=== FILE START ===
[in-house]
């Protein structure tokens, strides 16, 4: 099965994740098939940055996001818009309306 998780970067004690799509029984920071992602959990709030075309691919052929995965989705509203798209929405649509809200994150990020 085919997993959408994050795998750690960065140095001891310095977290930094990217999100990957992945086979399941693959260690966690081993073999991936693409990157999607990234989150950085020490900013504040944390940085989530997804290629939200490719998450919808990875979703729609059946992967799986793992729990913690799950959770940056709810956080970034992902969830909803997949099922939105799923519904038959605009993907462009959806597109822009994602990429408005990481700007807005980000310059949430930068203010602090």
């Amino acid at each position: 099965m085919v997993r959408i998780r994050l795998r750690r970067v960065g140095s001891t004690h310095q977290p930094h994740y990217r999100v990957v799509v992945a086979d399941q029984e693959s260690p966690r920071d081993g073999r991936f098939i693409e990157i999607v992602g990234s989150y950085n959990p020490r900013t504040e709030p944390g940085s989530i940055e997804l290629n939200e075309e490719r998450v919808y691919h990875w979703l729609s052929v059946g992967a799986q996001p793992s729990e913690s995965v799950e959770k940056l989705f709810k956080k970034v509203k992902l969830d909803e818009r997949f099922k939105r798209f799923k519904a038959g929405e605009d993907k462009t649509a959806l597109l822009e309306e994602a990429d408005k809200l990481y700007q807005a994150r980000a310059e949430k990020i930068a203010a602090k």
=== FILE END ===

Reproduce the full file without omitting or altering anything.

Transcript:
[in-house]
């Protein structure tokens, strides 16, 4: 099965994740098939940055996001818009309306 998780970067004690799509029984920071992602959990709030075309691919052929995965989705509203798209929405649509809200994150990020 085919997993959408994050795998750690960065140095001891310095977290930094990217999100990957992945086979399941693959260690966690081993073999991936693409990157999607990234989150950085020490900013504040944390940085989530997804290629939200490719998450919808990875979703729609059946992967799986793992729990913690799950959770940056709810956080970034992902969830909803997949099922939105799923519904038959605009993907462009959806597109822009994602990429408005990481700007807005980000310059949430930068203010602090």
């Amino acid at each position: 099965m085919v997993r959408i998780r994050l795998r750690r970067v960065g140095s001891t004690h310095q977290p930094h994740y990217r999100v990957v799509v992945a086979d399941q029984e693959s260690p966690r920071d081993g073999r991936f098939i693409e990157i999607v992602g990234s989150y950085n959990p020490r900013t504040e709030p944390g940085s989530i940055e997804l290629n939200e075309e490719r998450v919808y691919h990875w979703l729609s052929v059946g992967a799986q996001p793992s729990e913690s995965v799950e959770k940056l989705f709810k956080k970034v509203k992902l969830d909803e818009r997949f099922k939105r798209f799923k519904a038959g929405e605009d993907k462009t649509a959806l597109l822009e309306e994602a990429d408005k809200l990481y700007q807005a994150r980000a310059e949430k990020i930068a203010a602090k």